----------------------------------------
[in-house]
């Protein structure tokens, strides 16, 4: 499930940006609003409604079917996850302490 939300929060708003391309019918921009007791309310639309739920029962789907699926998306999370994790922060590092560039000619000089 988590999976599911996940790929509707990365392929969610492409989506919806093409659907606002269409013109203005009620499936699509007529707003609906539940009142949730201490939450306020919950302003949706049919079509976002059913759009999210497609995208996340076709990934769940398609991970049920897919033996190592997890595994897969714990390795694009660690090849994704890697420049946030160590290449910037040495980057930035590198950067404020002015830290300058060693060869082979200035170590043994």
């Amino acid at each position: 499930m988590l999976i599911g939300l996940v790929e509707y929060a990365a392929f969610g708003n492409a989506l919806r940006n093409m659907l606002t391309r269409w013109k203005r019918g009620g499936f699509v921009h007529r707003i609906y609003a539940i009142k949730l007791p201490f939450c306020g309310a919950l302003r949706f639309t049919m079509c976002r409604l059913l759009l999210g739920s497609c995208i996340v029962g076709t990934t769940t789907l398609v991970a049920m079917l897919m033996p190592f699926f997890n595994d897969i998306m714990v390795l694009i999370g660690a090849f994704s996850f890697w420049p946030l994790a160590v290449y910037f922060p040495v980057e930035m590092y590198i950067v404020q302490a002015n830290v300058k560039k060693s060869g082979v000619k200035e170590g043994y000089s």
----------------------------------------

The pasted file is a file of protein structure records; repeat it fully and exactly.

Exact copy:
[in-house]
């Protein structure tokens, strides 16, 4: 499930940006609003409604079917996850302490 939300929060708003391309019918921009007791309310639309739920029962789907699926998306999370994790922060590092560039000619000089 988590999976599911996940790929509707990365392929969610492409989506919806093409659907606002269409013109203005009620499936699509007529707003609906539940009142949730201490939450306020919950302003949706049919079509976002059913759009999210497609995208996340076709990934769940398609991970049920897919033996190592997890595994897969714990390795694009660690090849994704890697420049946030160590290449910037040495980057930035590198950067404020002015830290300058060693060869082979200035170590043994």
């Amino acid at each position: 499930m988590l999976i599911g939300l996940v790929e509707y929060a990365a392929f969610g708003n492409a989506l919806r940006n093409m659907l606002t391309r269409w013109k203005r019918g009620g499936f699509v921009h007529r707003i609906y609003a539940i009142k949730l007791p201490f939450c306020g309310a919950l302003r949706f639309t049919m079509c976002r409604l059913l759009l999210g739920s497609c995208i996340v029962g076709t990934t769940t789907l398609v991970a049920m079917l897919m033996p190592f699926f997890n595994d897969i998306m714990v390795l694009i999370g660690a090849f994704s996850f890697w420049p946030l994790a160590v290449y910037f922060p040495v980057e930035m590092y590198i950067v404020q302490a002015n830290v300058k560039k060693s060869g082979v000619k200035e170590g043994y000089s």